Located in an oasis of the Taklamakan Desert in western China, the ancient city of Dunhuang became an important outpost of the Silk Road nearly two thousand years ago.
For centuries, it flourished as a center for Buddhist worship and learning. Generations of monks and pilgrims carved shrines out of the rock cliffs at Mogao, gradually building one of the greatest collections of Buddhist painting, sculpture, and architecture in the world.
The city was largely abandoned and forgotten due to shifting trade routes in the Ming Dynasty. In the late 19th century, a Daoist monk discovered the Dunhuang library cave, a sealed treasury containing ancient manuscripts in seventeen languages from the previous millennia. Explorers from around the world arrived at Dunhuang, hailing it as one of the most important archaeological finds of the century.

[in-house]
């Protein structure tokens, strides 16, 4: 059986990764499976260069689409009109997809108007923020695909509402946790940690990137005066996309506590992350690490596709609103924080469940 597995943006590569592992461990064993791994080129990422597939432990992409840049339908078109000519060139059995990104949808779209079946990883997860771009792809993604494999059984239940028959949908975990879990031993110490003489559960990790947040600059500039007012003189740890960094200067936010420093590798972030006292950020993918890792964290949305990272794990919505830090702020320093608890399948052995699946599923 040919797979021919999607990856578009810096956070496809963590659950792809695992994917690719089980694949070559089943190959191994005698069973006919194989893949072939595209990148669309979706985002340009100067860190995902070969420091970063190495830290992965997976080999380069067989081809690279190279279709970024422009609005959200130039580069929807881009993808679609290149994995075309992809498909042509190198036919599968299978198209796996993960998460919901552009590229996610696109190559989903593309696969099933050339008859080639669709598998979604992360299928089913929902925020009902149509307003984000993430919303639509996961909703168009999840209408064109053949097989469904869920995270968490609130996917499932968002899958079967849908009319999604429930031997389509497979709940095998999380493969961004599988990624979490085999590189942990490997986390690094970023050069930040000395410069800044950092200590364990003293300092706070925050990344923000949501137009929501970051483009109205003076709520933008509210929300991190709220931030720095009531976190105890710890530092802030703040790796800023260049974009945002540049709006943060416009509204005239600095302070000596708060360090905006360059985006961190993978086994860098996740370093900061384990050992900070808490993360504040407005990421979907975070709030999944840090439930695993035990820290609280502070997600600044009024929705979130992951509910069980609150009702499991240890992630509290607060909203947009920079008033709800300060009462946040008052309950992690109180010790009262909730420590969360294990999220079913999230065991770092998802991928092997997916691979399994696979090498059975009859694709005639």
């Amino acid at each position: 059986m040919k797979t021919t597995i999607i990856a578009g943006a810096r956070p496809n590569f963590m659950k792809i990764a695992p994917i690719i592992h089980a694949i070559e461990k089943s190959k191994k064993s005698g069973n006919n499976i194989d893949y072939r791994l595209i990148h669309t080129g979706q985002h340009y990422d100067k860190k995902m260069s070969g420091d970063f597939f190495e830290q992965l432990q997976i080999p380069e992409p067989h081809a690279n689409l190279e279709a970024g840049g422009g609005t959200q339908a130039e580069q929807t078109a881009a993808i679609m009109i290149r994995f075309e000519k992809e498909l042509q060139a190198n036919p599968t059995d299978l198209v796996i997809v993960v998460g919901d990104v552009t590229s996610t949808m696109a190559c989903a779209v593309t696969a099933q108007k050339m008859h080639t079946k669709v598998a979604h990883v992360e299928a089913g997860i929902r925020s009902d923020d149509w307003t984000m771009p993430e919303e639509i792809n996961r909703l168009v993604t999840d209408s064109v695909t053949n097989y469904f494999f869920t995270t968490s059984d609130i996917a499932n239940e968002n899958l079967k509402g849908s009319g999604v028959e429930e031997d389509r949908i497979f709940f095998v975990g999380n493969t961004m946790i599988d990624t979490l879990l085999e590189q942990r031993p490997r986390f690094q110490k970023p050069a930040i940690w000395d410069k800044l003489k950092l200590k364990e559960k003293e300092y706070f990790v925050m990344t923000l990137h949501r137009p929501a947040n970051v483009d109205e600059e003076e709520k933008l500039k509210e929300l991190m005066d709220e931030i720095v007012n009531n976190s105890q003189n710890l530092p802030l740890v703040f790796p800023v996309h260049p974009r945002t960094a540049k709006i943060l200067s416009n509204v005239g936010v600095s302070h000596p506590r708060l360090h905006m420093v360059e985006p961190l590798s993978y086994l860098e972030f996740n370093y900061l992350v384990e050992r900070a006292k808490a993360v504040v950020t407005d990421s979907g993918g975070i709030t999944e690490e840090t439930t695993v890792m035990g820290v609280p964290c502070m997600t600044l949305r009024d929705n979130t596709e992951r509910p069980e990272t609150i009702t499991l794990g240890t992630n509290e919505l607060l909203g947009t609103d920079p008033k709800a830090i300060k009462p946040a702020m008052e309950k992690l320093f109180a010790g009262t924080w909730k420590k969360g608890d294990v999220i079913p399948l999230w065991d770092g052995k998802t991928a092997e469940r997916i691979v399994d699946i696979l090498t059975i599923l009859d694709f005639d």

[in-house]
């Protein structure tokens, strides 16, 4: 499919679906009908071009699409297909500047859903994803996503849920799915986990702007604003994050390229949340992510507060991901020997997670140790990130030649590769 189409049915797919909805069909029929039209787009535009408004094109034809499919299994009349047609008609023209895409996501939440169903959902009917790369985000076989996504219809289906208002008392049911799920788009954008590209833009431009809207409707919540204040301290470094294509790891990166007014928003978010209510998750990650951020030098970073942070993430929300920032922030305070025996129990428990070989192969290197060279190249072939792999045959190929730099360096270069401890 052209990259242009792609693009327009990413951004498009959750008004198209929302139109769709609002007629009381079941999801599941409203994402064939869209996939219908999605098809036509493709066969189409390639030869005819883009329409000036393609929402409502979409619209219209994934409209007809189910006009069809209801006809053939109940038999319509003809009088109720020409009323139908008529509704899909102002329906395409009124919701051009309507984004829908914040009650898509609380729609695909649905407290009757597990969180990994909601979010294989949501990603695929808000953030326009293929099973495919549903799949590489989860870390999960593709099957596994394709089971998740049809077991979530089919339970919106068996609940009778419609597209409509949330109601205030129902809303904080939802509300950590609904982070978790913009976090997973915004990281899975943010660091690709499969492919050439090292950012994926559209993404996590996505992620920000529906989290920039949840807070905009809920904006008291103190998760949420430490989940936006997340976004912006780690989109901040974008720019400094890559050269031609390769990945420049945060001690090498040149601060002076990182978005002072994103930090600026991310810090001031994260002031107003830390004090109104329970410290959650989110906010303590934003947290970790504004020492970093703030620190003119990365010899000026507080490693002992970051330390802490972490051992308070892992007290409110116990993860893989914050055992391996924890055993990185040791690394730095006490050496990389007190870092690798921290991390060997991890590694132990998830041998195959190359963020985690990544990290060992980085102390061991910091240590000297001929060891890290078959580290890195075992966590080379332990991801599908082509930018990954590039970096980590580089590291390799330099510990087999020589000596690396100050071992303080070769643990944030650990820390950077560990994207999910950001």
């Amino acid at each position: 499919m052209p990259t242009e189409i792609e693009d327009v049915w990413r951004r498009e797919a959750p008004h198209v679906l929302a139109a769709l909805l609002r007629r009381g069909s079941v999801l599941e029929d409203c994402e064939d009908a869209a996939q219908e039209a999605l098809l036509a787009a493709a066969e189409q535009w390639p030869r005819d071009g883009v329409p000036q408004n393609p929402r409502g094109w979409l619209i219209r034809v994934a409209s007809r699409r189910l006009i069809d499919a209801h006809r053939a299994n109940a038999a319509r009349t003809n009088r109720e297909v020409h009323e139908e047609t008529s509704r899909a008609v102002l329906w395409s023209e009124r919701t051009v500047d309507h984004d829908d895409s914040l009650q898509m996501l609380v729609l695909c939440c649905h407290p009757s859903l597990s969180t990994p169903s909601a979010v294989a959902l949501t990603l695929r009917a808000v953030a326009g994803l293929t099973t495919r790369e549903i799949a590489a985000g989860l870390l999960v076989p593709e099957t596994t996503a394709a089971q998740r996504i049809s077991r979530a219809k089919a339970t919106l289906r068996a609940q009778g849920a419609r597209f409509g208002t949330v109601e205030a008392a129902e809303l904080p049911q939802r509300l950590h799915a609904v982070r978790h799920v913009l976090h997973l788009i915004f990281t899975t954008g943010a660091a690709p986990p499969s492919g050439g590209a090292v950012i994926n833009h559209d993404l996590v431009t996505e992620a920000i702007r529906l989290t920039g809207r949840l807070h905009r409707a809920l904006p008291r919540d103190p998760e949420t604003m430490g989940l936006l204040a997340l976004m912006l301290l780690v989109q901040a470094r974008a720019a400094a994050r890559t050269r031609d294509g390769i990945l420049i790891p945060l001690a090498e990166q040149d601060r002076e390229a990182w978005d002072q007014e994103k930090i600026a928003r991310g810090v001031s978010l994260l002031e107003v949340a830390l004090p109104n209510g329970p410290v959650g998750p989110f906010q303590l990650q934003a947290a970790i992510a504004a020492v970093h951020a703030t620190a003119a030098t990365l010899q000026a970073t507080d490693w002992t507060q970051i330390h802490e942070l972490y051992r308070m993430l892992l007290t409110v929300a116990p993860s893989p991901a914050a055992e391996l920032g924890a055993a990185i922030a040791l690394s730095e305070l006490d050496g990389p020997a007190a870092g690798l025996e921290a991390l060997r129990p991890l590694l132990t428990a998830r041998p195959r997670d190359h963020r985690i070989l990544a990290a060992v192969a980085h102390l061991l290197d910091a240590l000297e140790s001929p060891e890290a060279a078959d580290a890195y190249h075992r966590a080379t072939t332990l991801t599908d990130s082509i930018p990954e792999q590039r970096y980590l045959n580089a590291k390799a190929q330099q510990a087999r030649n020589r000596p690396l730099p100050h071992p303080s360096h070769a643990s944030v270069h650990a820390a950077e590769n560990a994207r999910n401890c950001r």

Since 1944, researchers at the Dunhuang Academy have worked steadily to safeguard and study the rich manuscripts, wall paintings, statuary, and architecture of Dunhuang. They were designated a UNESCO World Heritage Site in 1987.
Today, over a million visitors from around the world make the pilgrimage to Dunhuang each year, and the city has once again become a site for cultural, artistic, and intellectual exchange.